I try to visit the University of Dundee Art, Design & Architecture degree show every year because it’s such an incredibly diverse exhibition of art and design work being generated in Dundee, but I particularly enjoy the textiles department because of my love of clothes and style. Each year, I wonder how the new cohort of graduating students can possibly surpass the last, but they do; they are equally as talented, their skills honed by the dedication and motivation of their lecturers, and yet they each produce a whole new set of colours, prints and ideas. This is what is so exciting about the degree show, the new textile design talent is produced right here in Dundee on an annual basis. We nurture them over the four years of their course of study, throw a huge party for them to celebrate their work, and then send them off into the world as an innovative, inspiring new generation of young designers, and ambassadors for our city.
There are always one or two collections that really stand out for me. Last year, it was those by Ryan Albert and Lewis Scott. This year, it was Stephanie Reid, who I met a couple of months ago to discuss her future after graduation in relation to her business venture Exposed Designers. Steph is an astute, motivated young woman who is keen to learn as much as she can as soon as she can. She has great plans for Exposed Designers (a platform that supports textile designers across the UK) as well as her own textile design work.
Talking of textiles, that’s why I wrote this post. Steph’s final year collection ‘Beneath the Canopy’ absolutely took my breath away. Her leafy prints caught my eye right from the moment I looked at her mood board, sketch book and sample rail and, when I walked into the exhibition space, her display of textiles confirmed my initial feeling of finding something special. Her collection ranged from long, flowing drapes that pooled into a puddle of green and white, while a re-upholstered vintage chair was a novel approach that, in my opinion, is one of the reasons Steph stood out from the crowd. Her rail displayed various prints on simple fabric, but each design was clearly connected to the next; her work, though distinct in each individual design, was superbly connected by a consistent theme.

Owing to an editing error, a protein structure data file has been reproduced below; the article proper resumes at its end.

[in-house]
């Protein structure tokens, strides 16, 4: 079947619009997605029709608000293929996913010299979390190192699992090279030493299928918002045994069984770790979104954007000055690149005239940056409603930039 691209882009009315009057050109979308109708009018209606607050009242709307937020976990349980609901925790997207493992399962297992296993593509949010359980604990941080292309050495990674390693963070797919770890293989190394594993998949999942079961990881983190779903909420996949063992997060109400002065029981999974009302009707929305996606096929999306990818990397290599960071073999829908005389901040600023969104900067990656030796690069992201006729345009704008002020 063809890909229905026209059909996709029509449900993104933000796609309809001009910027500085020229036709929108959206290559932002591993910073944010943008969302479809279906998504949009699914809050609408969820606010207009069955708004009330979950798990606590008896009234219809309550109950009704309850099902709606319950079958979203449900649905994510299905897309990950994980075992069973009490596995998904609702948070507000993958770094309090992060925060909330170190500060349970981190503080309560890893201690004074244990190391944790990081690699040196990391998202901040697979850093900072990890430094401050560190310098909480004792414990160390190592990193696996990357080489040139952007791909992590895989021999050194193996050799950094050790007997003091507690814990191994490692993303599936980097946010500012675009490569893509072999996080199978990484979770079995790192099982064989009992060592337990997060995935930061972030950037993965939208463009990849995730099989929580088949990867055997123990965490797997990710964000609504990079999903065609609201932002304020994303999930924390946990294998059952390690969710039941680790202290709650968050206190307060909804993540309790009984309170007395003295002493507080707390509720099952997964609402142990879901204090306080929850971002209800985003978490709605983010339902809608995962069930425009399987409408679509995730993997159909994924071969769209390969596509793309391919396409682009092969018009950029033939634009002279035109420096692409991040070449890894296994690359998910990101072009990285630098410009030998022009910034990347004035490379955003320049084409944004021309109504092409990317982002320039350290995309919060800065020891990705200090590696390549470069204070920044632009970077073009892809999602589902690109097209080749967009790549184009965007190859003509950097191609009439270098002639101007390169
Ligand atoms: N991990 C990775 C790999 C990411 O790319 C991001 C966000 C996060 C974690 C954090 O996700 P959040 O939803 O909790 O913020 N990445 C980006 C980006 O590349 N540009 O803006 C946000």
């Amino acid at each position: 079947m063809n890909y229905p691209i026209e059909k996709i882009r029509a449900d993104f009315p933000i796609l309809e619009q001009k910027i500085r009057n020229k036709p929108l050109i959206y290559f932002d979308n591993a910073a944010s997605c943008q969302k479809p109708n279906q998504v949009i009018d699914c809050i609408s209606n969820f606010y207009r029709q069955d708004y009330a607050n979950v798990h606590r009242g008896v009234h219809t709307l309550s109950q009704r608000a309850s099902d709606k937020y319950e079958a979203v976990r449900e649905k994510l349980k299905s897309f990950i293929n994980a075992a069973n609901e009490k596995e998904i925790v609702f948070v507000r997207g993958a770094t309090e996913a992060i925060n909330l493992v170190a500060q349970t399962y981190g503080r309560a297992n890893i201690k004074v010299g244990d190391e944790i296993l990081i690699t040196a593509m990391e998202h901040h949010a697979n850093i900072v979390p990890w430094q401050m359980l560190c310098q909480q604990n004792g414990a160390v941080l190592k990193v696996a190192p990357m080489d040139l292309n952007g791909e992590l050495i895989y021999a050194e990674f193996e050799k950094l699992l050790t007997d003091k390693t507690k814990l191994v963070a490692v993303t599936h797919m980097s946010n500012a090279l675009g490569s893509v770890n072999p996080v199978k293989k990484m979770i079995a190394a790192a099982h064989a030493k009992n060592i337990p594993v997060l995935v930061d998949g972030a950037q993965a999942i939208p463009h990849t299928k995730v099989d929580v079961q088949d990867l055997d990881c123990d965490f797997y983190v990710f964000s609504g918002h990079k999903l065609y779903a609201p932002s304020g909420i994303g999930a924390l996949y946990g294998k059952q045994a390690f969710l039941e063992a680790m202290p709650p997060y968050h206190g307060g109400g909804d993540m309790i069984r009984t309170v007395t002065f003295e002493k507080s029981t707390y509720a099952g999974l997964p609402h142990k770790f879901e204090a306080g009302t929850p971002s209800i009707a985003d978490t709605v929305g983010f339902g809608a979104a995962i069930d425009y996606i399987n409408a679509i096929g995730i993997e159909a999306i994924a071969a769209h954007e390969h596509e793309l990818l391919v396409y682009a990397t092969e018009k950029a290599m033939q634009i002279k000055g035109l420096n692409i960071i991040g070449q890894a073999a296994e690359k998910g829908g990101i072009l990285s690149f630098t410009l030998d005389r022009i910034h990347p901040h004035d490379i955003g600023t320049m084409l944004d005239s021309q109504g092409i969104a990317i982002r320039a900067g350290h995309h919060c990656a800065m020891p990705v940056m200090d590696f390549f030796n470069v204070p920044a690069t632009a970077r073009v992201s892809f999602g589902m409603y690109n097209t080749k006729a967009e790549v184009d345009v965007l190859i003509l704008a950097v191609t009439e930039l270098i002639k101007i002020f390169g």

When I asked Steph about her work, she sent me an interesting mix of technical detail and her inspiration for the collection. She said: “My graduate collection, ‘Beneath the Canopy’ explores the use of modern technology and how to retain a hand painted quality throughout the design process. As styles and trends are constantly changing, the need for fast and mass produced design work is increasing. Digital technology allows you to generate design work for a quicker turnaround than more traditional ways of printing, i.e. screen printing. However, during this process designs can become mundane and look completely computer generated. Focusing heavily on drawing and hand development has allowed me to ensure that the organic, vibrant feel from my sketchbooks is not lost in my final designs.
“My collection aims to reflect the beauty of the rainforest in an everyday environment. As I am heavily inspired by nature, this encourages me to explore ways to convey the paradisiacal sights of the outdoors through textiles. I feel it is important to reflect the vibrancy of nature through my work which is why I incorporate a painterly style and interesting marks which has ensured that my final designs do not become flat and lifeless.”
My personal favourites were the dark, luscious greens on stark white, and the slightly unexpected soft palette of dusky pinks and blues, again with leafy prints. I see myself in these designs; primarily a maxi wrap dress split to the thigh, but also billowing palazzo pants, and even a midi A-line skirt in one print, with another print on a shirt, tucked in, the clashing prints complementing each other (as Steph no doubt intended them to do). All perfect for my fictional travels to Cuba and/or Costa Rica, of course.
Steph’s work was so exciting because I can actually see her work in my wardrobe. For me, that’s when I know the simplicity of a textile design is more than just ‘really nice’. It’s wearable, it’s versatile (from fashion to home), and – even as a simple strip of fabric – it’s drawing from me an emotion, a feeling- so much so that I’m in talks with Steph about purchasing some of her fabrics.
Congratulations to all of 2016’s graduating students!